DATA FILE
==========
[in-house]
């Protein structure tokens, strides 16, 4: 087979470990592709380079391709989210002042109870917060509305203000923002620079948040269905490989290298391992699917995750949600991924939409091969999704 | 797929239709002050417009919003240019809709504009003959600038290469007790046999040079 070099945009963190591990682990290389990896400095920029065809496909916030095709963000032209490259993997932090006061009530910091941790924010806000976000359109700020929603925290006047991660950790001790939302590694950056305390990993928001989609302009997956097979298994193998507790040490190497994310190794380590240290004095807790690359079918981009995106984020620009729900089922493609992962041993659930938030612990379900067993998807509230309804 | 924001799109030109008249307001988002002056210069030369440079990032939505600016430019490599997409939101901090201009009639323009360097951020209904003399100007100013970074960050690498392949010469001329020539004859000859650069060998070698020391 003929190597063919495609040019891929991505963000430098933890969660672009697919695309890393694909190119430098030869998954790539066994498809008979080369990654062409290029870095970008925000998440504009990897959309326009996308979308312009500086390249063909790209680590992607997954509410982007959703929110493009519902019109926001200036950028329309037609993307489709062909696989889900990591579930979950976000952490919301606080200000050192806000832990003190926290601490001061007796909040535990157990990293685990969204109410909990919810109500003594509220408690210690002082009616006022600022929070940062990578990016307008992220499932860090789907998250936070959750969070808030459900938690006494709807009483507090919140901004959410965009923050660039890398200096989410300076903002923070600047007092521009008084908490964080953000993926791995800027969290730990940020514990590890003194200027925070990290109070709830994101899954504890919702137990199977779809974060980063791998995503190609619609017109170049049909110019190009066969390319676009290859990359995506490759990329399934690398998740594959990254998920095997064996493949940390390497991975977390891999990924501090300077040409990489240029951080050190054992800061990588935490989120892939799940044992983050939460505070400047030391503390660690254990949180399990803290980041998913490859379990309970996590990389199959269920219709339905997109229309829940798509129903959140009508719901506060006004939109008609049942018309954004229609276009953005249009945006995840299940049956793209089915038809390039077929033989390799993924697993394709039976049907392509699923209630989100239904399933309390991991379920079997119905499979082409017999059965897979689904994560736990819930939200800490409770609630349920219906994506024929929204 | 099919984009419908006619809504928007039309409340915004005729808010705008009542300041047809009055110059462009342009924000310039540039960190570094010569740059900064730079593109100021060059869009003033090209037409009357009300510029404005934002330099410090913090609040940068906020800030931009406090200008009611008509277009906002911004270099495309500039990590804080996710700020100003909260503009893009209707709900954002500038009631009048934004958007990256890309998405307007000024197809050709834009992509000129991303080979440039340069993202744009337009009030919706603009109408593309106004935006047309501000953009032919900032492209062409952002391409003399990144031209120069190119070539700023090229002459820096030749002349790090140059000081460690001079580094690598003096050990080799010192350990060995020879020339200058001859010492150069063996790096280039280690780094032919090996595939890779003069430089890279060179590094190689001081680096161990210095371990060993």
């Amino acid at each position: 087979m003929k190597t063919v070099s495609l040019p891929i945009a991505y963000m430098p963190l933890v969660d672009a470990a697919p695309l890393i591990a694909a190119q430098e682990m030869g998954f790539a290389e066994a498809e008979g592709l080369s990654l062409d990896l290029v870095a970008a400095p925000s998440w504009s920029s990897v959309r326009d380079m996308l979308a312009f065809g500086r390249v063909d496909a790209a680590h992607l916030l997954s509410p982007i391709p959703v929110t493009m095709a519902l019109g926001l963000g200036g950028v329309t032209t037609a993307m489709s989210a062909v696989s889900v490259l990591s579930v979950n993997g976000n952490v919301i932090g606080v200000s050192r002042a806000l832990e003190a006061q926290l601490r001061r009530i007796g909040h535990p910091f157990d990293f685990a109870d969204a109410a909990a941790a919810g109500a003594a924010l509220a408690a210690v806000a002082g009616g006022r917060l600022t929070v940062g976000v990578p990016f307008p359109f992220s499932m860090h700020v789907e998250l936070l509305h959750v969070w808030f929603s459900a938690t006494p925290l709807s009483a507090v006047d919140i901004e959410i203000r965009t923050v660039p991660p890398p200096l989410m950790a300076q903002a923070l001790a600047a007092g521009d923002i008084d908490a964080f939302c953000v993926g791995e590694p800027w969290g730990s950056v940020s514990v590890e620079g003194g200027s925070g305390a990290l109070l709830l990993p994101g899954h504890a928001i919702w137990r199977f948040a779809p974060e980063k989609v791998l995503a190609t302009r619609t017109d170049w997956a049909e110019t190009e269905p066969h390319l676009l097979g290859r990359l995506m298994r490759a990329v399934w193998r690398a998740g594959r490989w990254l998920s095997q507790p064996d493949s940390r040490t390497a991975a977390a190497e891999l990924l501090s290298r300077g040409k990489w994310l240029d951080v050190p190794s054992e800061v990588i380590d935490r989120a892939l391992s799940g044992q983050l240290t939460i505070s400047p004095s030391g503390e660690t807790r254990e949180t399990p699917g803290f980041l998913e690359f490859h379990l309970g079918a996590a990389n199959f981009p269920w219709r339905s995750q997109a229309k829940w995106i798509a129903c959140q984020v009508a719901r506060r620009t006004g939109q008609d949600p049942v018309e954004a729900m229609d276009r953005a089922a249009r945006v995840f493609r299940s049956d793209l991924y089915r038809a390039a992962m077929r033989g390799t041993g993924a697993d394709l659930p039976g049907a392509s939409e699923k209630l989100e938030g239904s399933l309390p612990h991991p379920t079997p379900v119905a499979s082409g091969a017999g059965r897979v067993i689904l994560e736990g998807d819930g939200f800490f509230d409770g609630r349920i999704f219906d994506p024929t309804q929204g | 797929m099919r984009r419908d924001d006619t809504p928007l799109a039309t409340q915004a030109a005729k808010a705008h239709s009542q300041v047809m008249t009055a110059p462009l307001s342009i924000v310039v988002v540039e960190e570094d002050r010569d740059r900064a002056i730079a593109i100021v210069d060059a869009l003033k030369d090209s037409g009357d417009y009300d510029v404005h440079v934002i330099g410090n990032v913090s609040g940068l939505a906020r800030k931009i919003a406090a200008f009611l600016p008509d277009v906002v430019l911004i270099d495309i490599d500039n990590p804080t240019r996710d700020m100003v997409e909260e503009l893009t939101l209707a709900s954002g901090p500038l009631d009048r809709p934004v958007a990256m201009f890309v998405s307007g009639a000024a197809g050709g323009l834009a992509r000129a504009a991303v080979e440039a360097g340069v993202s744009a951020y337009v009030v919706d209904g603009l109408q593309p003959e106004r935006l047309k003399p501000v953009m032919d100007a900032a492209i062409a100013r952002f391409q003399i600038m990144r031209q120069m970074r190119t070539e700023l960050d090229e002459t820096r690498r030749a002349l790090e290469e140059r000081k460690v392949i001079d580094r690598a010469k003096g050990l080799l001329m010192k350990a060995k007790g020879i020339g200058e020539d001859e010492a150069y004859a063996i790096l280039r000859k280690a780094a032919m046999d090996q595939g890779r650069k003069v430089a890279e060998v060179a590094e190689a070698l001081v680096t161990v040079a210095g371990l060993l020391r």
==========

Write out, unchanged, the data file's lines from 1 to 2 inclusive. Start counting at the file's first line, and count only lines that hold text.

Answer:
[in-house]
């Protein structure tokens, strides 16, 4: 087979470990592709380079391709989210002042109870917060509305203000923002620079948040269905490989290298391992699917995750949600991924939409091969999704 | 797929239709002050417009919003240019809709504009003959600038290469007790046999040079 070099945009963190591990682990290389990896400095920029065809496909916030095709963000032209490259993997932090006061009530910091941790924010806000976000359109700020929603925290006047991660950790001790939302590694950056305390990993928001989609302009997956097979298994193998507790040490190497994310190794380590240290004095807790690359079918981009995106984020620009729900089922493609992962041993659930938030612990379900067993998807509230309804 | 924001799109030109008249307001988002002056210069030369440079990032939505600016430019490599997409939101901090201009009639323009360097951020209904003399100007100013970074960050690498392949010469001329020539004859000859650069060998070698020391 003929190597063919495609040019891929991505963000430098933890969660672009697919695309890393694909190119430098030869998954790539066994498809008979080369990654062409290029870095970008925000998440504009990897959309326009996308979308312009500086390249063909790209680590992607997954509410982007959703929110493009519902019109926001200036950028329309037609993307489709062909696989889900990591579930979950976000952490919301606080200000050192806000832990003190926290601490001061007796909040535990157990990293685990969204109410909990919810109500003594509220408690210690002082009616006022600022929070940062990578990016307008992220499932860090789907998250936070959750969070808030459900938690006494709807009483507090919140901004959410965009923050660039890398200096989410300076903002923070600047007092521009008084908490964080953000993926791995800027969290730990940020514990590890003194200027925070990290109070709830994101899954504890919702137990199977779809974060980063791998995503190609619609017109170049049909110019190009066969390319676009290859990359995506490759990329399934690398998740594959990254998920095997064996493949940390390497991975977390891999990924501090300077040409990489240029951080050190054992800061990588935490989120892939799940044992983050939460505070400047030391503390660690254990949180399990803290980041998913490859379990309970996590990389199959269920219709339905997109229309829940798509129903959140009508719901506060006004939109008609049942018309954004229609276009953005249009945006995840299940049956793209089915038809390039077929033989390799993924697993394709039976049907392509699923209630989100239904399933309390991991379920079997119905499979082409017999059965897979689904994560736990819930939200800490409770609630349920219906994506024929929204 | 099919984009419908006619809504928007039309409340915004005729808010705008009542300041047809009055110059462009342009924000310039540039960190570094010569740059900064730079593109100021060059869009003033090209037409009357009300510029404005934002330099410090913090609040940068906020800030931009406090200008009611008509277009906002911004270099495309500039990590804080996710700020100003909260503009893009209707709900954002500038009631009048934004958007990256890309998405307007000024197809050709834009992509000129991303080979440039340069993202744009337009009030919706603009109408593309106004935006047309501000953009032919900032492209062409952002391409003399990144031209120069190119070539700023090229002459820096030749002349790090140059000081460690001079580094690598003096050990080799010192350990060995020879020339200058001859010492150069063996790096280039280690780094032919090996595939890779003069430089890279060179590094190689001081680096161990210095371990060993």